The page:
I'd like to think if I was the tester, I'd have some patience. But I'd also take into account what kind of drivers the owner is looking for and what kind of driving environments you will get into with that rig. This particular job I tested for is for hauling heavy equipment within about a 200 mile radius that includes new york and philly.
How is it possible to get your CDL but then not know how to road test??
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He told me he'd trained on a 10 speed. I believe he did.
He failed the ride for two reasons. One, he couldn't drive. That was easily seen.
Two,his attitude toward his performance. He got angry, he laid blame everywhere but where it belonged. He blamed the truck, he blamed the road, he blamed me, and he wouldn't listen when I suggested a better way of doing things. We weren't doing anything tricky, just down a flat straight road about twenty miles, load and return.
I like your ideas and in a perfect world with time and circumstance it would be great to apply them.
But we were looking for a road-ready driver to drive a truck on the highway and you know what that's like out there. It's no place for a hot head and it's no place for an incompetent. He was both.
I've taught several people to drive. Some I've taught from scratch. The ones who made the best drivers were the ones who wanted to learn. They were easy to teach and we took the time to teach them. They didn't claim to know everything from day one and they soaked up knowledge like a sponge.
For the record, some current CDL holders have NEVER taken a road skills test. They were grandfathered in if they held a "truckers" license before the CDL law. I am one such person. Back before the CDL law in most states, they would accept an employer's notarized statement instead. I can see how such a person could have maintained a CDL and let their skills go stale. I am not sure if this applies to this question.
Chemo starts next week. My wife has been absolutely great every step of the way. Unbelievable support from friends, churches, folks on this forum, folks I don't even know.
Plenty of reasons to express gratitude and look for ways to pay it forward.
I got my CDL through a driving program at an outfit that uses a 3rd party testing facility. As others have mentioned it is so easy to pass the driving test. We even practiced at the testing site and drove the exact same route. They had us memorize a script for the pretrip, which even made that a lot easier. BUT the trainers told us numerous times there job is to get us to pass the tests to get the CDL, we’re not teaching you how to drive. They said we would learn how to drive when we get on the road with our driver trainers for 5 weeks or however long it was.
I remember the first trip out with my trainer.... that was rough couple days. I didn’t know crap and I didn’t pretend like I did. He was a great guy and learned a lot from him and still even think about some of the stuff he taught me. 4 plus years later no accidents or tickets, thank god.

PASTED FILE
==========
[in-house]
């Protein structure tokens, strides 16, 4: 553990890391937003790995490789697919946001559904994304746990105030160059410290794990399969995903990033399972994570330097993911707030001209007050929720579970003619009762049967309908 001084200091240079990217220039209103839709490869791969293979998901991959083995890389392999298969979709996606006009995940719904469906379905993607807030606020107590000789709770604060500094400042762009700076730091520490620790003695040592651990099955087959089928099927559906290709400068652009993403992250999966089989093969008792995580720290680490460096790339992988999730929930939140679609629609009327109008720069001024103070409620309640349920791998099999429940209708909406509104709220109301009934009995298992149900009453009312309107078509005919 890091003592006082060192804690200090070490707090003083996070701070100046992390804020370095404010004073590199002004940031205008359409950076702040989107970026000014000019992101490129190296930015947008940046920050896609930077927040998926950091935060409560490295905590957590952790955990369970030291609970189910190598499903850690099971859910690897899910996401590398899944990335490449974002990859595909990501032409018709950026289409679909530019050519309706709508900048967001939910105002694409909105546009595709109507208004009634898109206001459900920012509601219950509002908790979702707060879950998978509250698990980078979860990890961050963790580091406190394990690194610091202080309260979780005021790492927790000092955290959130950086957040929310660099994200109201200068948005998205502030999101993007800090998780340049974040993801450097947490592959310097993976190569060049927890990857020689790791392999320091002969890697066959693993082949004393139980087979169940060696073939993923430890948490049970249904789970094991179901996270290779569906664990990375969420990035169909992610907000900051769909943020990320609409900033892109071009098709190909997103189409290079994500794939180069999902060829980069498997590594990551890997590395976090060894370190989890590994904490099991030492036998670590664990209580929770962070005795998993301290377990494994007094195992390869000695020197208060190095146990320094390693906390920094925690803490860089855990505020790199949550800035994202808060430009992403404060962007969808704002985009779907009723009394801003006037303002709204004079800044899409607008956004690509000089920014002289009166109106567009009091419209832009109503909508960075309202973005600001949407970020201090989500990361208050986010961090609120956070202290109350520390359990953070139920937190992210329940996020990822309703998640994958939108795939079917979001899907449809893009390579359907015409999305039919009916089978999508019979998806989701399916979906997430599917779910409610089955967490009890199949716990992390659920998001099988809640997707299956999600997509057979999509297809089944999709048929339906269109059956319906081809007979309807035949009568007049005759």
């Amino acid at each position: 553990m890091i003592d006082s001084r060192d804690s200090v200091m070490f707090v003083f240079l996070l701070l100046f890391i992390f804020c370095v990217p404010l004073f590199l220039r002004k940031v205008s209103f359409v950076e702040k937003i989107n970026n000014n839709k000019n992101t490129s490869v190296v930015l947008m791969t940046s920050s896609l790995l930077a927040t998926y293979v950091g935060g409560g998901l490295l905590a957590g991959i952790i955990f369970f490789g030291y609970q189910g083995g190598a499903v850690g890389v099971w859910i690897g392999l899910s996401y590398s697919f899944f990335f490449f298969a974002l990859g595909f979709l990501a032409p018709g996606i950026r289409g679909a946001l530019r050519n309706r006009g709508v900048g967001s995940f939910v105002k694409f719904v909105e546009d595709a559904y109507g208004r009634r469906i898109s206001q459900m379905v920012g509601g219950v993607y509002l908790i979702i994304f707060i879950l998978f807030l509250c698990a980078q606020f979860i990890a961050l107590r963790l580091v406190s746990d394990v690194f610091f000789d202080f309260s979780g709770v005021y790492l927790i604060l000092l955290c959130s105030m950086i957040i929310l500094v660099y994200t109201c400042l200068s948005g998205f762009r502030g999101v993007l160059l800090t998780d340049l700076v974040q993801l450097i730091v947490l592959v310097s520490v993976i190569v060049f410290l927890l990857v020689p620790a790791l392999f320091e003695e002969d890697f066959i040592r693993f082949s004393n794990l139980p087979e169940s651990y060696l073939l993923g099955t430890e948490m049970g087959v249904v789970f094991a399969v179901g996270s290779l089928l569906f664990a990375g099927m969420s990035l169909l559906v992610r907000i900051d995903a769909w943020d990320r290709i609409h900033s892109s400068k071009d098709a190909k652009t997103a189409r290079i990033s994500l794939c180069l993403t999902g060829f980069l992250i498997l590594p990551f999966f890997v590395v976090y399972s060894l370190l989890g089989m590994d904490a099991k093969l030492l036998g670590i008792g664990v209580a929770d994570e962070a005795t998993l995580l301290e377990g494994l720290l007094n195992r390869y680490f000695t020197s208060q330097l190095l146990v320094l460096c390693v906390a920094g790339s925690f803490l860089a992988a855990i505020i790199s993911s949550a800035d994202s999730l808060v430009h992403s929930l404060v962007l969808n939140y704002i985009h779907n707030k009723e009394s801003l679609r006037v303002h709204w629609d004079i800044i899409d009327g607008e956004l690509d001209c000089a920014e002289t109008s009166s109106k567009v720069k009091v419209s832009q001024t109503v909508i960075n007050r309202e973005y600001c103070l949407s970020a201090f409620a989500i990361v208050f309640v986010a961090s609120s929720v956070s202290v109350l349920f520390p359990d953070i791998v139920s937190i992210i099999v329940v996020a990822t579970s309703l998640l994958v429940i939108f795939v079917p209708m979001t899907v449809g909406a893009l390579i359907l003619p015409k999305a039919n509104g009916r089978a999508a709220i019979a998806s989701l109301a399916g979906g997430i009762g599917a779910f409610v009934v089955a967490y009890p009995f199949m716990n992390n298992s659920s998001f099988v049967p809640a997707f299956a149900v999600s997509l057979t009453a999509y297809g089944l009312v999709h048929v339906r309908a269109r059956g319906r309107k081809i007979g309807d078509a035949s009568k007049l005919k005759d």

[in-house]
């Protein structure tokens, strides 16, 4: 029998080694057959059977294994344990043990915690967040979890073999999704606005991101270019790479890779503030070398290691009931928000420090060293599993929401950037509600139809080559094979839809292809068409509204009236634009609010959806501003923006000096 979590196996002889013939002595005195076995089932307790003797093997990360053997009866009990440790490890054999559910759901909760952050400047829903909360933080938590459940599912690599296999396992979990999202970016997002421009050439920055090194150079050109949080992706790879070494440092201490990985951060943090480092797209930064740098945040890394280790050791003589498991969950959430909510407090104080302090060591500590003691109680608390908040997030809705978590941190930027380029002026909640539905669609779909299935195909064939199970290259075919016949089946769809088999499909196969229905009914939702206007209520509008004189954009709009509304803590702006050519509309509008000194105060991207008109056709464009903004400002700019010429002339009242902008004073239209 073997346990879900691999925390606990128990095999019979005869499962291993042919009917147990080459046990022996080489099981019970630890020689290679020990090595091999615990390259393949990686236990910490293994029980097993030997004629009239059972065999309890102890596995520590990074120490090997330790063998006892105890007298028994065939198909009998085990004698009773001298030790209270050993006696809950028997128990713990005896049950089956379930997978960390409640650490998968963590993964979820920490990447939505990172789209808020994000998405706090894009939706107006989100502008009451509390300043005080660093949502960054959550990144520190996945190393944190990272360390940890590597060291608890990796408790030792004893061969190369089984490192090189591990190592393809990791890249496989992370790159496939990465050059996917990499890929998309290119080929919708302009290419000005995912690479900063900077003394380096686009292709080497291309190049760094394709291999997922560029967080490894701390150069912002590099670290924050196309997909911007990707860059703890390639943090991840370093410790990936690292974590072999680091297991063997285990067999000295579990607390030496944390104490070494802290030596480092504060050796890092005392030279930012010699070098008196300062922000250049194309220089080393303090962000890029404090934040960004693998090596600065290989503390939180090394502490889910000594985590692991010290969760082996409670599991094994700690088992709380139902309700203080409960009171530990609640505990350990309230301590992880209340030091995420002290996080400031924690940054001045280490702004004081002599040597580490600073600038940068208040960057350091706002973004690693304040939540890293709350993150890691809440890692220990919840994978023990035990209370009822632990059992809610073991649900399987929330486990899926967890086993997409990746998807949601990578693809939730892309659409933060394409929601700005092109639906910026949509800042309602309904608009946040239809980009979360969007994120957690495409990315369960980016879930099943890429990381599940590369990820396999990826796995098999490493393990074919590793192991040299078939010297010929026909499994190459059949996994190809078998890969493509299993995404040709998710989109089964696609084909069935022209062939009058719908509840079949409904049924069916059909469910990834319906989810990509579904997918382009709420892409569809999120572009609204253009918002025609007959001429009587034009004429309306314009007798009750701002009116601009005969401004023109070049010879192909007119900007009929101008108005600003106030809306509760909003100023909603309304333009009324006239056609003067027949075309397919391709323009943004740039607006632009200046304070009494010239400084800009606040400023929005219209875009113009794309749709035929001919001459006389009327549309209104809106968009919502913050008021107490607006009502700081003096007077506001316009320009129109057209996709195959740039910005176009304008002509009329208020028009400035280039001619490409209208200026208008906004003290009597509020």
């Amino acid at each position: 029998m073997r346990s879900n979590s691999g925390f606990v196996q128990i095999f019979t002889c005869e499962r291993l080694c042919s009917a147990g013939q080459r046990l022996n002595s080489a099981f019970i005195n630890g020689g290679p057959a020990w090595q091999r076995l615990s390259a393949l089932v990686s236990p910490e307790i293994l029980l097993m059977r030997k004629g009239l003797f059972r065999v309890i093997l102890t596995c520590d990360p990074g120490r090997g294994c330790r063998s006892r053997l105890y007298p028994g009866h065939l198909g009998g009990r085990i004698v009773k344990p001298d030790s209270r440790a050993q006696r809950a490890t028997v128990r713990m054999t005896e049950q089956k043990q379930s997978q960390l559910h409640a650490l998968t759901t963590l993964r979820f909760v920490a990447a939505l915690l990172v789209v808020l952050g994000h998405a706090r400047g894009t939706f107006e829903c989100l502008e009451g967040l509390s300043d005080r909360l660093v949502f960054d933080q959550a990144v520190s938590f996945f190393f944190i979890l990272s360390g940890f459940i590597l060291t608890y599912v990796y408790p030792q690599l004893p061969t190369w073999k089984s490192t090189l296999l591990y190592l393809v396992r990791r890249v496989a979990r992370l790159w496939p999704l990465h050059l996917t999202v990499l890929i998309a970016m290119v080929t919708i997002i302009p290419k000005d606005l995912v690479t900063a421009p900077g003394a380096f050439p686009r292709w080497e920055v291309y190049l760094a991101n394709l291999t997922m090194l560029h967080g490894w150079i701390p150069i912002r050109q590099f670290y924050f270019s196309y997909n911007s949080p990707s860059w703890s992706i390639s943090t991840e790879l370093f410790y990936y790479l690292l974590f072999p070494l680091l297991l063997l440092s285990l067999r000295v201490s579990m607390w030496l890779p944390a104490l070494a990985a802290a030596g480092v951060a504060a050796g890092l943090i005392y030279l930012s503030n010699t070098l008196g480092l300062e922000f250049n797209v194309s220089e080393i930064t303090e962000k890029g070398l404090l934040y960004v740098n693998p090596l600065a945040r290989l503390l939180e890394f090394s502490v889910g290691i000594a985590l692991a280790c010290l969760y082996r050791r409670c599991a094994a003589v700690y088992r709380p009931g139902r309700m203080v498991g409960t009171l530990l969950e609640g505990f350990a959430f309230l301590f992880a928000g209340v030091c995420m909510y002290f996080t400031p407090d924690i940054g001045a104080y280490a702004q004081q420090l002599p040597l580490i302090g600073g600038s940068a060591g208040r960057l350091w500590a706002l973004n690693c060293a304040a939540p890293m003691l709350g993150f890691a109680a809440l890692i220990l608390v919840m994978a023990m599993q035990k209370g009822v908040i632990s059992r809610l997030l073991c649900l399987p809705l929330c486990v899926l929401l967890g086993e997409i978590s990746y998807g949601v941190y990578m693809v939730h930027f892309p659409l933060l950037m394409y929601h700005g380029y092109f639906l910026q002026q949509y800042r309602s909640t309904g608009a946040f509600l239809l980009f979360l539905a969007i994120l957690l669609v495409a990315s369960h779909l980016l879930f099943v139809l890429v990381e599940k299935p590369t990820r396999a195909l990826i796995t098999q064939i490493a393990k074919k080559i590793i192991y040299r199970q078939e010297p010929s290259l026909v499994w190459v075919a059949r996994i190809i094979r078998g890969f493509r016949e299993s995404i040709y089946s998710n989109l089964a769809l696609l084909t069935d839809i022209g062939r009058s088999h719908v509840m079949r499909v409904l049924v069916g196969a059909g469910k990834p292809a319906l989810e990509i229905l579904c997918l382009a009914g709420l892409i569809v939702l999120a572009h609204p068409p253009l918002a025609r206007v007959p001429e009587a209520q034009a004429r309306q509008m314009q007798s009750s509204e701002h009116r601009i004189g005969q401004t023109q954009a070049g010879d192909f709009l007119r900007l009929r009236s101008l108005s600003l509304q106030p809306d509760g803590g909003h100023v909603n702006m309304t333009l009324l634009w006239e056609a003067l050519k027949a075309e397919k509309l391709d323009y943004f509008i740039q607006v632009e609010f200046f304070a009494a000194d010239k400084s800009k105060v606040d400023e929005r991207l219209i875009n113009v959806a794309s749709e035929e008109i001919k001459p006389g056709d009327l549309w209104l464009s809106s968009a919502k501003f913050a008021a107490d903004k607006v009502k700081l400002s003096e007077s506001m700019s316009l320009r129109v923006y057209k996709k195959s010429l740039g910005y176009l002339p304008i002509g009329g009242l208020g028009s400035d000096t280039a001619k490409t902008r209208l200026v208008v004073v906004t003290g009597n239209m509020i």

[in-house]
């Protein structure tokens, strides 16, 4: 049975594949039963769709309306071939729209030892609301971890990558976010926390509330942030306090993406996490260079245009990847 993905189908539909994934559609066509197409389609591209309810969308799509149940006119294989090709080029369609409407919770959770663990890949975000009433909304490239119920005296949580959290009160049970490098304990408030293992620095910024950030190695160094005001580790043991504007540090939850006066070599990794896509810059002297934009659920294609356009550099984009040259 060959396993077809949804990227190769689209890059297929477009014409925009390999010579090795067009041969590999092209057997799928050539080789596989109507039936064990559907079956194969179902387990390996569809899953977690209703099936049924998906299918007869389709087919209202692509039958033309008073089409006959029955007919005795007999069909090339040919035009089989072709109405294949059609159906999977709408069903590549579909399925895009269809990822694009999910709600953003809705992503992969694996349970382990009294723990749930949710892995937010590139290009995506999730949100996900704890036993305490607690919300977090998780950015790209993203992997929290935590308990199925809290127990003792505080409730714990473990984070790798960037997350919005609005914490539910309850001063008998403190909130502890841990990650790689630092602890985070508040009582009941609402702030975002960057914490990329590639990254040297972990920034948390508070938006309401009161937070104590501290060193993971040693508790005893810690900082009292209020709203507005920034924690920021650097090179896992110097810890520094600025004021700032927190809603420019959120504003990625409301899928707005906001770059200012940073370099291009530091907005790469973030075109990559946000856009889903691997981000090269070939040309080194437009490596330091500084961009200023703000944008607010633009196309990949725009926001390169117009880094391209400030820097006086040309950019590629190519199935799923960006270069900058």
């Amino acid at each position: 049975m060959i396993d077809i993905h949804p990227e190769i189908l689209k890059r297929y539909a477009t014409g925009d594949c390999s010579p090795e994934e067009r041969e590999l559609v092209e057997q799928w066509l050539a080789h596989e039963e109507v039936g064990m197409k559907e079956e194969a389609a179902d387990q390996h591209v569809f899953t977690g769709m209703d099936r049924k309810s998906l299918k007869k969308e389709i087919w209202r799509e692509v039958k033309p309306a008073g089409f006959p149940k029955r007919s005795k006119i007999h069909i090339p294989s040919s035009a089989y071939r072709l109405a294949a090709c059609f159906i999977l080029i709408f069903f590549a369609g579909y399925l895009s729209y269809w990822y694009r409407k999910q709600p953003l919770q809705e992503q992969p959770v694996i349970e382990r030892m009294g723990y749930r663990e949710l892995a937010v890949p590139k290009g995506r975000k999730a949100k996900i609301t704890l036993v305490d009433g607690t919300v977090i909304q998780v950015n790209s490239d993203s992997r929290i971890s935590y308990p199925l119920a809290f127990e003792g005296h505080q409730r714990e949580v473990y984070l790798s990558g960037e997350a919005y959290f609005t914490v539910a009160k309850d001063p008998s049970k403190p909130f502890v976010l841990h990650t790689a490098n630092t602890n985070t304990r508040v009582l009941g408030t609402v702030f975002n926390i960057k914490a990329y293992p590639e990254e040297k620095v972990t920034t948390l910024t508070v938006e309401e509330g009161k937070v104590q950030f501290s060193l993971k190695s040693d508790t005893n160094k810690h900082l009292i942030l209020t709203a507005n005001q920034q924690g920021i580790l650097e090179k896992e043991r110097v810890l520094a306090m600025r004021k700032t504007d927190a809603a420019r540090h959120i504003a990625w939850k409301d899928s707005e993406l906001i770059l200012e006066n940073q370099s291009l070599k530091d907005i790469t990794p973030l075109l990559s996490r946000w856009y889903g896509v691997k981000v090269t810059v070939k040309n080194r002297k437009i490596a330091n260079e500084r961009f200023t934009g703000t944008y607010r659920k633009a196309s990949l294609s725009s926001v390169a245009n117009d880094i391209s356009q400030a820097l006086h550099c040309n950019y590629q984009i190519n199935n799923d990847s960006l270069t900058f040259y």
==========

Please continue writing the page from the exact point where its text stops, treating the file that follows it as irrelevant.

I won’t lie to y’all, a year ago I took a 4-weekend CDL class to upgrade from a Class B (drove buses for 20 years) to a Class A license, and even though I passed the test, I pretty much sucked driving a tractor trailer. I’m profoundly grateful to the trainers at J Rayl Transport who took the time to help me become competent.
After 20 years of driving automatic transmission buses, and far too little road time with a 10-speed in CDL class, I was completely lost in any situation that required downshifting. And while I was pretty good at straight backing, parallel parking, and offset backing (all that Maryland required for the CDL test), I didn’t have a clue about backing into a dock.
Five weeks of training later, I was adequate, and 10 months of OTR later, I can handle pretty much whatever comes my way. I don’t even get worked up about blind side docking.
I’m still amazed that they didn’t let me go after the first three weeks, though!Last edited: Nov 30, 2019
I used to give road tests, and even train drivers, one guy on a road test I asked him, auto or manual, he wanted manual, I got the keys, checked his license,had him hook to a tanker, it was loaded nonhazmat, he couldnt shift at all. Stalled right by the office, tried to take off in 4th with 40k liquid. Got mad and blamed me, because the trailer was loaded.
I told him to look around, this is a tanker company, we dont always run around empty and besides, you had to have 2 years exp or 1 in a tanker to even be considered.
When I pulled flatbed, another guy I made it one city block, got tired of getting thrown all over the cab, he never made it passed 2nd.
He kept taking off in granny with an empty trailer, I tried to tell him it would take off in 3rd, he said he knew what he was doing.
I made him get out and I drove back and told them I dont know how he even drove a car, I refused to help him, you cant teach someone who knows everything.
Another guy trained him for 3 weeks, turned him loose, then the guy turned over his first load right behind the office, said noone told him he had to tie the load down.
One easy failure, a lady did great on her driving, shifting and all, got a text on the last 2 miles before the terminal, grabed her phone and went to reading text.
I did let a guy who wanted to learn, and while on a road test admitted he had never drove a manual, I asked why he chose one to do a road test with.
Said he wanted to learn, I told him about the shift, gave him a couple hours out on a old deserted road to practice, and he passed.
Although I was told I was a hard person to give tests.
You dont have to ride with someone very far to know if they can drive or not.
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